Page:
A preacher’s guide to idols: popularity

The third of the twelve idols examined by Derek Tidball in his Preacher: keep yourself from idols is the idol of popularity. Everyone likes to be liked, he says: something, which in some senses is a perfectly legitimate quest. In fact he suggests that there is ‘a right sense in which preachers should be not only respected, but loved and even popular.’ This runs somewhat against the prayer sometimes prayed, ‘Lord, thank you for sending Mr A to be our preacher this morning, now blot him out so that we might see Jesus only’ – a prayer which Kidner suggests may not be quite as biblical as some think!

Popularity starts to cause problems when it is pursued (idolatrously) for its own sake. Problems follow:

  • it feeds our egos and detracts from the glory of God
  • it generates pride and removes our dependence on God
  • it determines our message
  • it governs our preparation
  • it makes us exaggerate
  • it becomes our security
  • it creates a dependency and reduces our freedom in Christ
  • it becomes our goal and we stop serving God.

To court popularity is to worship an idol instead of the true and living God.

Tidball turns to the writings of John Chrysostom (Bishop of Constantinople from 398) for some helpful ideas on handling popularity.

  1. We should not repudiate it if we receive it (if we are seeking to please God)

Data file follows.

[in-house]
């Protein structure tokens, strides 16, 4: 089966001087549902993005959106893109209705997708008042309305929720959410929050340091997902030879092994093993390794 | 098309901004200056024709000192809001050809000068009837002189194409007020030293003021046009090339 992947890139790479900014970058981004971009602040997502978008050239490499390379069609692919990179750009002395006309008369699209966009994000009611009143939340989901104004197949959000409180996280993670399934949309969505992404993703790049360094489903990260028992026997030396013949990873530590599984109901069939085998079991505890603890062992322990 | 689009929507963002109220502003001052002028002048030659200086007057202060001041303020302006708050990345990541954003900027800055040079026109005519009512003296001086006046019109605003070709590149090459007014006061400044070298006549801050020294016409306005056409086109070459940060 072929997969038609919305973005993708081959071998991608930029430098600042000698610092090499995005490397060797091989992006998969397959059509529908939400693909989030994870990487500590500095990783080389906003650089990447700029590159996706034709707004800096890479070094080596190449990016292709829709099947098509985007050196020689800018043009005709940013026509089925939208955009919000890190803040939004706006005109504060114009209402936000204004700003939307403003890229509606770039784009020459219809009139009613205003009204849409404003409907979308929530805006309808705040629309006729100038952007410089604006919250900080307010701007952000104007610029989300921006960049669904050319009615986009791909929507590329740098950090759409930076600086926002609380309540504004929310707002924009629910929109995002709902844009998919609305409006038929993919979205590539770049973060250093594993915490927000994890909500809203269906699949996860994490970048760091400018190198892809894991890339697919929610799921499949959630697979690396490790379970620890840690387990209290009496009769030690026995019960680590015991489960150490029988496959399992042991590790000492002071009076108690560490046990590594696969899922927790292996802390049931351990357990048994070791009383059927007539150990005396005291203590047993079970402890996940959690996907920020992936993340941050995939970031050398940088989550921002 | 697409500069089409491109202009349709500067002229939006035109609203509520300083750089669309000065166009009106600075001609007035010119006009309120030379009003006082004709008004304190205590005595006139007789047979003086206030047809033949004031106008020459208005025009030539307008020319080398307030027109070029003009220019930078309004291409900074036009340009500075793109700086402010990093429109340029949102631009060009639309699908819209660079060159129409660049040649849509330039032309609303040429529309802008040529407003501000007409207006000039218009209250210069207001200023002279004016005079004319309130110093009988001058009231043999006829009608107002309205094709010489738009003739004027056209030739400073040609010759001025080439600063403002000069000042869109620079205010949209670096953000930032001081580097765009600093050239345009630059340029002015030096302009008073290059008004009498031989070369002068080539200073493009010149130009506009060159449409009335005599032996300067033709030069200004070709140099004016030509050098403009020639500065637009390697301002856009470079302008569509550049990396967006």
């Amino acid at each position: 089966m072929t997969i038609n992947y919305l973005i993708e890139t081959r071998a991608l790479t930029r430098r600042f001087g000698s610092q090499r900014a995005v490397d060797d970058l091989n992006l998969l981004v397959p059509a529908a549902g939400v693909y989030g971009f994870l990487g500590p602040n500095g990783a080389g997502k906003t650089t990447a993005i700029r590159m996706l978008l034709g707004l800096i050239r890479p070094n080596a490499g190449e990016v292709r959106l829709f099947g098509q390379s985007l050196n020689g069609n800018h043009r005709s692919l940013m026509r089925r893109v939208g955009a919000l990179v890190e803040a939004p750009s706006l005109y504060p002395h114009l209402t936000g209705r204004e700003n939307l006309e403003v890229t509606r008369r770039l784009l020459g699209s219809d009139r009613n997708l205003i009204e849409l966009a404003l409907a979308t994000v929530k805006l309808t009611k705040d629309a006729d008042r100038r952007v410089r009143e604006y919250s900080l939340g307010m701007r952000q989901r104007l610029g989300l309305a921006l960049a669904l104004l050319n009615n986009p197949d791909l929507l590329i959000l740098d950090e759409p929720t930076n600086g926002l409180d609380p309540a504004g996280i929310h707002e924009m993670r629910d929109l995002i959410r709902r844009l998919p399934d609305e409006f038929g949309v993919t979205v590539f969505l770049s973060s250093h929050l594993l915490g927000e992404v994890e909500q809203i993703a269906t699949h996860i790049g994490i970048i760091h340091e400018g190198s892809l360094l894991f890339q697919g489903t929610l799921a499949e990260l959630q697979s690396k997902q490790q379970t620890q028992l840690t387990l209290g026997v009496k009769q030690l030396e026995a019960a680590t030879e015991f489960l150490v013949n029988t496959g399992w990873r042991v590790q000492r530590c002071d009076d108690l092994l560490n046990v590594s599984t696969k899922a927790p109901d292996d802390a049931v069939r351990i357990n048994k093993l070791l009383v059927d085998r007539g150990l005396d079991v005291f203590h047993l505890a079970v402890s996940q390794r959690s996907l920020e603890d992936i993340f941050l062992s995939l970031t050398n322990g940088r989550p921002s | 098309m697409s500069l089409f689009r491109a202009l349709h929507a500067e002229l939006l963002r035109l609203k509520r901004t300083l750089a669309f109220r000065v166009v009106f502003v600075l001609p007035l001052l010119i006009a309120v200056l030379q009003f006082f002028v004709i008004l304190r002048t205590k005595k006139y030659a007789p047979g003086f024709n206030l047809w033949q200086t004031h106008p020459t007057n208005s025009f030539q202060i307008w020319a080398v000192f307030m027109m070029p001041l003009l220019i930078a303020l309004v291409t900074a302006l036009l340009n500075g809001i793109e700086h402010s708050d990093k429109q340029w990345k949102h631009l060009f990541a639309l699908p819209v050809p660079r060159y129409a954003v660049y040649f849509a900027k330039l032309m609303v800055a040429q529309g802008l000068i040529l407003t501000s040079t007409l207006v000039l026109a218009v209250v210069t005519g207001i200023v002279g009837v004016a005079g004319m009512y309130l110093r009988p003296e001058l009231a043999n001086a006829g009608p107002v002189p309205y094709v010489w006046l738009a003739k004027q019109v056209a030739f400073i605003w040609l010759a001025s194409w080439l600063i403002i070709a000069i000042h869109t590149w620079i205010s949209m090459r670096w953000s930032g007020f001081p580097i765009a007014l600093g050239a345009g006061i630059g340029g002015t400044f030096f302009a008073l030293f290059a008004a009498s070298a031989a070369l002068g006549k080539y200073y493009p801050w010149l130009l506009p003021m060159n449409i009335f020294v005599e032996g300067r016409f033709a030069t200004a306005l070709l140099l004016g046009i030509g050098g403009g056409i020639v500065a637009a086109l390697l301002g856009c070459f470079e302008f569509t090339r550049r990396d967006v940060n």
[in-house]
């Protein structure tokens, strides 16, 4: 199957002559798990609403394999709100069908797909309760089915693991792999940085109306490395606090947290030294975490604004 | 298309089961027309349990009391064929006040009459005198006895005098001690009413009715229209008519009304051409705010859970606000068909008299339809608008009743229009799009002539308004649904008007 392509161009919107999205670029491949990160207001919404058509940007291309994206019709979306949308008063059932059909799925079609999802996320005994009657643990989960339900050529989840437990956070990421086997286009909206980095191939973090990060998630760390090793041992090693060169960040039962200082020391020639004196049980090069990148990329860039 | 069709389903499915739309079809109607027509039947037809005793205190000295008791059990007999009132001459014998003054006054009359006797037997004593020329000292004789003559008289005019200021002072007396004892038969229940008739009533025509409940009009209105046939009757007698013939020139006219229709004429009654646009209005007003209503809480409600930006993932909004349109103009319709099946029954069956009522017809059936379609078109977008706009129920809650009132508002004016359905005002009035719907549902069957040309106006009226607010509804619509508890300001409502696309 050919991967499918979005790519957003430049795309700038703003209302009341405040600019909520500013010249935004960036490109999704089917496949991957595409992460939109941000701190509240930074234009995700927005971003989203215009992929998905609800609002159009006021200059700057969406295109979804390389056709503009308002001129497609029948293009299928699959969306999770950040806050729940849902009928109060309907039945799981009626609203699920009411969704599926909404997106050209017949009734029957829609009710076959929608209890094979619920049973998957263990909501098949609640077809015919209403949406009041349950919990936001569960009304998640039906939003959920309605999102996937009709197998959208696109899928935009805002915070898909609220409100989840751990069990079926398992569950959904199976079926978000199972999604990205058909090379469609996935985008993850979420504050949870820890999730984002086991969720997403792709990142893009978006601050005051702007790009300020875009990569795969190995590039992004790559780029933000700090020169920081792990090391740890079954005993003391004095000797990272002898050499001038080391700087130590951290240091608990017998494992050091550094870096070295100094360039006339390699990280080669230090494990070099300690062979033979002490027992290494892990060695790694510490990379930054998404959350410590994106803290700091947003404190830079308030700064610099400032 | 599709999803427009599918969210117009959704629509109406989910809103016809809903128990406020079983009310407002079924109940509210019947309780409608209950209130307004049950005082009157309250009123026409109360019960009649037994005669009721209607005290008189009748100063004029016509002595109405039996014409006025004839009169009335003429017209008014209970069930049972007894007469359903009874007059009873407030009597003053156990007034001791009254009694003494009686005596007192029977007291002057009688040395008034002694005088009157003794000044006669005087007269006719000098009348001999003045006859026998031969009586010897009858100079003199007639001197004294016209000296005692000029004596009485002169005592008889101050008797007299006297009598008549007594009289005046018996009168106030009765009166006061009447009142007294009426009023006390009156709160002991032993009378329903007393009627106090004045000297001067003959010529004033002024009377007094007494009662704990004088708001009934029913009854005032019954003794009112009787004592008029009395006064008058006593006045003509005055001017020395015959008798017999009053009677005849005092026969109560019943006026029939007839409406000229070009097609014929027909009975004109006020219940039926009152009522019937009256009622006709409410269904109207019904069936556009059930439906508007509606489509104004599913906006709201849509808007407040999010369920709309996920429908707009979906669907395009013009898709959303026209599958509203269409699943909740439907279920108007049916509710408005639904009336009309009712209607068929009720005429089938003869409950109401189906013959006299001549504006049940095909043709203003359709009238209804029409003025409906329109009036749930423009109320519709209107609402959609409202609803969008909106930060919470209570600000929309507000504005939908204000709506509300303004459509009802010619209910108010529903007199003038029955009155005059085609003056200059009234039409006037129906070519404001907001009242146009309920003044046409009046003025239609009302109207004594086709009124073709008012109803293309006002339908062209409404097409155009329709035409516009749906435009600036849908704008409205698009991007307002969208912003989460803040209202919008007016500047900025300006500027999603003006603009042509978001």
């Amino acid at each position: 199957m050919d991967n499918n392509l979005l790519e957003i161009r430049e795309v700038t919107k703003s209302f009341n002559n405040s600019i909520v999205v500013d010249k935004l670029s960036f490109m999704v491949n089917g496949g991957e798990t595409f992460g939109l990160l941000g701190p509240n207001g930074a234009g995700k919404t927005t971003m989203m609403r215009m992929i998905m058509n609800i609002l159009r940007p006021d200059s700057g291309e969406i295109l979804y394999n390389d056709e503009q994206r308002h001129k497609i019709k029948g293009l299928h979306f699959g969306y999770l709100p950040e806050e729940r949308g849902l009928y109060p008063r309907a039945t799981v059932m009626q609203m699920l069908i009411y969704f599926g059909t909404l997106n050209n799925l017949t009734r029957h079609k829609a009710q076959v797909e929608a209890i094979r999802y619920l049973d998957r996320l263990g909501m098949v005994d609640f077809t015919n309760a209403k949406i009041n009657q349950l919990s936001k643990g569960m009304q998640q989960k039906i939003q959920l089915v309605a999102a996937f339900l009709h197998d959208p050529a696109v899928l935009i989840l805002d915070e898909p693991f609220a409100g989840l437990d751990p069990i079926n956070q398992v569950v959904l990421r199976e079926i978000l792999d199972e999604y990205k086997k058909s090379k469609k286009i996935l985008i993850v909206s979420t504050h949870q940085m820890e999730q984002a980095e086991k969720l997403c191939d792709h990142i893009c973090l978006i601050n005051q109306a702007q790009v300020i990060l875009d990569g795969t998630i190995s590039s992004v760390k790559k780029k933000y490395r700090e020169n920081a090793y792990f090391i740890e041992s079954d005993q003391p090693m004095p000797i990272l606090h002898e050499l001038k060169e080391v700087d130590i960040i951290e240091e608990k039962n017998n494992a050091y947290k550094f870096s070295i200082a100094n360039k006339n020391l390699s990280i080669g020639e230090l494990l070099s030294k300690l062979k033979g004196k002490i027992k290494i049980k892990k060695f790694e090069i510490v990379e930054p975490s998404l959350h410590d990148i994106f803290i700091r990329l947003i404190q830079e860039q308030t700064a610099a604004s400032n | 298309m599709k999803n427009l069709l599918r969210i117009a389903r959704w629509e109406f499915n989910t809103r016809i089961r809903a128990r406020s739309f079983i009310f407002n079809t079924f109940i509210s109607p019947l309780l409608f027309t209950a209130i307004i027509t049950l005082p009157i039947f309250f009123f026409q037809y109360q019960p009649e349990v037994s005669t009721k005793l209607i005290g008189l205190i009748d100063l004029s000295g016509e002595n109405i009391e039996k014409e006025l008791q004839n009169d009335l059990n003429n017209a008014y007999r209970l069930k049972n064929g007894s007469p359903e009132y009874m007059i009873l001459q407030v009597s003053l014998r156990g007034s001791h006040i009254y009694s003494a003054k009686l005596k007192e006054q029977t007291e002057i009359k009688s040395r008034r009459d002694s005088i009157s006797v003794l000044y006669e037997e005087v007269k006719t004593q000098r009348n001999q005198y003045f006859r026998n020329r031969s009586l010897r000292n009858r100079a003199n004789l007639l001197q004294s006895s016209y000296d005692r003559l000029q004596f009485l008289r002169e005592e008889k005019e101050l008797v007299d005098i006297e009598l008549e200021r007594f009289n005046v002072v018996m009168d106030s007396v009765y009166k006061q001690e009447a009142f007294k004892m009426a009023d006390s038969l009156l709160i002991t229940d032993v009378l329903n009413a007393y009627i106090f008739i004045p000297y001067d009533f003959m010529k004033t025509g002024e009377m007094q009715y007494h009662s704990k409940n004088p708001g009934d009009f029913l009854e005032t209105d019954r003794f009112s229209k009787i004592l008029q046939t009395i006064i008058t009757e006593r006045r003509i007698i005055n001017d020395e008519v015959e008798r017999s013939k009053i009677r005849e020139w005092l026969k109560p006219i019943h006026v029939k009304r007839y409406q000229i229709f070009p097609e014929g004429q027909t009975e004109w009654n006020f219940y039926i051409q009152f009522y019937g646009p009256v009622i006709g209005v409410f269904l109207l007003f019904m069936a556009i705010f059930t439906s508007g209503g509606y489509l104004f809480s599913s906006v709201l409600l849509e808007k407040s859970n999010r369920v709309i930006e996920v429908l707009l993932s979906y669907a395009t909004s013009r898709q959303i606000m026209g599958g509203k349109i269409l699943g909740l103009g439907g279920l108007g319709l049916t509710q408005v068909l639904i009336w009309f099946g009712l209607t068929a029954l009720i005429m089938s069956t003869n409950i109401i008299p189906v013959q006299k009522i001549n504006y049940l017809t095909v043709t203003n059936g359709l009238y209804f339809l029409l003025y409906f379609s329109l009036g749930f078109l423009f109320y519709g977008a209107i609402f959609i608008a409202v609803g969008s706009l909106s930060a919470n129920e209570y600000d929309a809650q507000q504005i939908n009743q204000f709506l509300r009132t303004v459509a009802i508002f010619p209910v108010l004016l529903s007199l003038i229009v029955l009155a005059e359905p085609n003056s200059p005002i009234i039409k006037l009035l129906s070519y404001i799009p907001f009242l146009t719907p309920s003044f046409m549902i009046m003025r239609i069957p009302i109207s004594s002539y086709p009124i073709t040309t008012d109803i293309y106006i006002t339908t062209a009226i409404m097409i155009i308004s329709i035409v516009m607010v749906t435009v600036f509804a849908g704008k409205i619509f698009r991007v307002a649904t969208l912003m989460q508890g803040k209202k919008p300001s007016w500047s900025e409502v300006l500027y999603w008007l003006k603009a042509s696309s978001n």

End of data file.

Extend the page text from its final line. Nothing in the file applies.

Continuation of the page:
2. We should never seek it
  3. We should never be fooled by it (some poor preaching can receive great praise)
  4. We should cultivate a healthy independence from people’s opinions
  5. We should realise that people often praise us on a faulty basis (sermon tasters)
  6. We should never let it distract us from preaching the truth
  7. We should understand that crowds are fickle.

To these seven, Tidball adds (via Paul) that we need to keep our eye on the one to whom we are accountable.

Popularity is a typical idol: it does not relieve burdens, but becomes a burden; it is a god that is bound to fail and disappoint; it is not worthy of devotion.

Question for preachers: what signs of this idol do you spot in your own ministry?

And for listeners – do you see your role primarily to encourage or to keep your preacher humble?!

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